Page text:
90. [N00491] Harvest Dinner, Kingston Bank Exh. 1809
THE TATE GALLERY, LONDON (491)
Canvas, 35 1/2 × 47 5/8 (90 × 121)
Signed ‘... MW Tur...’ bottom right
Coll. Turner Bequest 1856 (14, ‘Kingston Bank’ 4'0" × 3'0"'); transferred to the Tate Gallery 1919.
Exh. Turner's gallery 1809 (10); Turner's gallery 1810 (5, ‘Harvest Dinner’); Turner's gallery 1835; Tate Gallery 1931 (43); on loan to the National Museum of Wales 1964–85.
Engr. By Turner for the Liber Studiorum, R. 87, but not published (repr. Finberg 1924, p. 348; the preliminary pen and sepia drawing from the Vaughan Bequest, CXVIII-W, repr. loc. cit.).
Lit. Thornbury 1862, i, p. 295; N. Neal Solly, Memoir of the Life of David Cox, 1863, pp. 28–9; Thornbury
1877, p. 431; Armstrong 1902, p. 224; Finberg 1924, p. 349; S.D. Kitson, Life of John Sell Cotman 1937, p. 129; Davies 1946, p. 185; H.F. Finberg 1951, pp. 384–5; Finberg 1961, pp. 471 no. 137, 512 no. 157e; Rothenstein and Butlin 1964, p. 24.
When it was shown in Turner's gallery in 1809 this picture was the subject of a furtive copy in pencil by Cotman. The same exhibition was presumably the occasion for David Cox's drawing from memory, done as part of a lesson given to Lady Arden. ‘No drawing paper could be found at the time, except the cover of a piece of music, but on this Cox made a small but charming and delicate drawing, very like the “Kingston Bank” in arrangement and colour ... the original painting by Turner is quiet in tone, and Cox's drawing is perhaps rather more sunny. The figures, especially that of a lad stooping down with his head close to the water to drink, are admirably given.’ The drawing, which later belonged to Cox's son, is unfortunately untraced. (See Solly, loc. cit.)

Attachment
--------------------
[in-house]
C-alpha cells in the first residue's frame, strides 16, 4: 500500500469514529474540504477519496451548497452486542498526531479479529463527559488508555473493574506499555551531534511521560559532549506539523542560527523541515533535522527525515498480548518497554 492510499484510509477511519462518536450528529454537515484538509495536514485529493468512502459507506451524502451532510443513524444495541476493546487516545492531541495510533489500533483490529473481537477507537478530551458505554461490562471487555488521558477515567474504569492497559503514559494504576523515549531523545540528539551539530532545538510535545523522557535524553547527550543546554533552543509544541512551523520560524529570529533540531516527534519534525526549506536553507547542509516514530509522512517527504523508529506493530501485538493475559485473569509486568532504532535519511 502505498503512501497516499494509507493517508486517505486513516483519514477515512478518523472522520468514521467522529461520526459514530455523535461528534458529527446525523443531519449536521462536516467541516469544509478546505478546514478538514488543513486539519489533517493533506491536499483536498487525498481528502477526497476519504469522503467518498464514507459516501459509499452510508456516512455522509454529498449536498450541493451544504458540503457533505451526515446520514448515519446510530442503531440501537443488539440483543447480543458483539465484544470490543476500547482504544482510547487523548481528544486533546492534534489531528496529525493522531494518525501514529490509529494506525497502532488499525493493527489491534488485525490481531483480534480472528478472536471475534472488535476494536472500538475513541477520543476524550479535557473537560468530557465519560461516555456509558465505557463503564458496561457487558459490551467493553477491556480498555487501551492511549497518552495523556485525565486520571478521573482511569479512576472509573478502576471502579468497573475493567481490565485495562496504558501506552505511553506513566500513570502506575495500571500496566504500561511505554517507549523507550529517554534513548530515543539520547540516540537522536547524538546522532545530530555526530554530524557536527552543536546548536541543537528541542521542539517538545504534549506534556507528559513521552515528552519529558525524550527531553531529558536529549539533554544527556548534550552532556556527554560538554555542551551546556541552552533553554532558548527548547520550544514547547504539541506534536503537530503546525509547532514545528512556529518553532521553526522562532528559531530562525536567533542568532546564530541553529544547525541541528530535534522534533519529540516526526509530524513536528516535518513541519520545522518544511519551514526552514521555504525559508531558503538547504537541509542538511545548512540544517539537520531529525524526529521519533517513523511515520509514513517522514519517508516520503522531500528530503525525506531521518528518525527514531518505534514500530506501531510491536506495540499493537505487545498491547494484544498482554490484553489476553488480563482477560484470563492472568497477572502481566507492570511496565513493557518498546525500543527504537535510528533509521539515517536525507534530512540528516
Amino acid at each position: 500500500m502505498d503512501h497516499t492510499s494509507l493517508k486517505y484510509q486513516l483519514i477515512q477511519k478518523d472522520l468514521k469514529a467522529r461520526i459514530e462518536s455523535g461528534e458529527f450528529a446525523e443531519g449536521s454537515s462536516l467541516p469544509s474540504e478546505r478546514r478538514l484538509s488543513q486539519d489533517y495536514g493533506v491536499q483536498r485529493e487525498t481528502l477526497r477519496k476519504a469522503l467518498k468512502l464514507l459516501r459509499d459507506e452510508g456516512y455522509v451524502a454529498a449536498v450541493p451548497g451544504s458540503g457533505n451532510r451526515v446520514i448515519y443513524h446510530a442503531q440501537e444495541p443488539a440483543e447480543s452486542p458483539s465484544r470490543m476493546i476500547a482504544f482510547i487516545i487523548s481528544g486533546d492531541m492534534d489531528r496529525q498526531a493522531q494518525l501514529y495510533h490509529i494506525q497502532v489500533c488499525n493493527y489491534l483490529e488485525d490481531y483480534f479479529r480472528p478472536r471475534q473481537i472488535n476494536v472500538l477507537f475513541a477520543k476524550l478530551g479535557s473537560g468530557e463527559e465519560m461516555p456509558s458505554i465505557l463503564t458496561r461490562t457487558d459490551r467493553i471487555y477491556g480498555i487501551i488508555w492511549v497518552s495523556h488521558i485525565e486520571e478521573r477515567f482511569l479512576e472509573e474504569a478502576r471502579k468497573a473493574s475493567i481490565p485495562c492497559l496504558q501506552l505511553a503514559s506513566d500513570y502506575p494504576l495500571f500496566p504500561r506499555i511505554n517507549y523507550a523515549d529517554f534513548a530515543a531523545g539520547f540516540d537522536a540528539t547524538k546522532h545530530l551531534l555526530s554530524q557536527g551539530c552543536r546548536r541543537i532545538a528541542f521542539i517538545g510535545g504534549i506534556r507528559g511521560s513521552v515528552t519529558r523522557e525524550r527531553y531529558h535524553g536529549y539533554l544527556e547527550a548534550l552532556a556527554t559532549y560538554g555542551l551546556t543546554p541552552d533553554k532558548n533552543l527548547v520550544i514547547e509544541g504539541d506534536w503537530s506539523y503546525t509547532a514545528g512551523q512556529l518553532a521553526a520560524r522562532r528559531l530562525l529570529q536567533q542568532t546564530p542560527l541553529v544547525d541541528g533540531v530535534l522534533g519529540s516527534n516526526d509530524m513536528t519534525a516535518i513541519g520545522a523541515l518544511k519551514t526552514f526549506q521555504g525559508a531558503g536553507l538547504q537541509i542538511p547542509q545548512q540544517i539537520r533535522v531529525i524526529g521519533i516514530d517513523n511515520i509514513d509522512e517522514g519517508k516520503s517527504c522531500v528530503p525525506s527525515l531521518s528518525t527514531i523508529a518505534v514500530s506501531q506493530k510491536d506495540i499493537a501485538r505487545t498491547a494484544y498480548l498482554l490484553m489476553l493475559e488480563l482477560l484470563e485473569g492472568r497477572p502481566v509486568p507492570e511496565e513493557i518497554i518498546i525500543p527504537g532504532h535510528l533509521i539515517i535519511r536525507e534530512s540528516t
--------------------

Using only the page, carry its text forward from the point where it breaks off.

The picture does not seem to have attracted critical attention when it was exhibited in 1809. In 1835, however, this picture was one of ‘the few of Mr. Turner's splendid paintings that enrich the walls of his gallery’ where they were seen and described by the critic of the Spectator for 26 April 1835. After discussing Frosty Morning (No. 127 [N00492]) he goes on, ‘What a contrast does it present to this river-scene at harvest-time! It does not need the man stooping to wash his face, to convey an idea of the sultry heat of a summer morn. Nothing can be more simple that this composition; nor more broad, quiet, and true than its effect.’ For an oil sketch see No. 160 [N02696].
Martin Butlin and Evelyn Joll, The Paintings of J.M.W. Turner, revised ed., New Haven and London 1984
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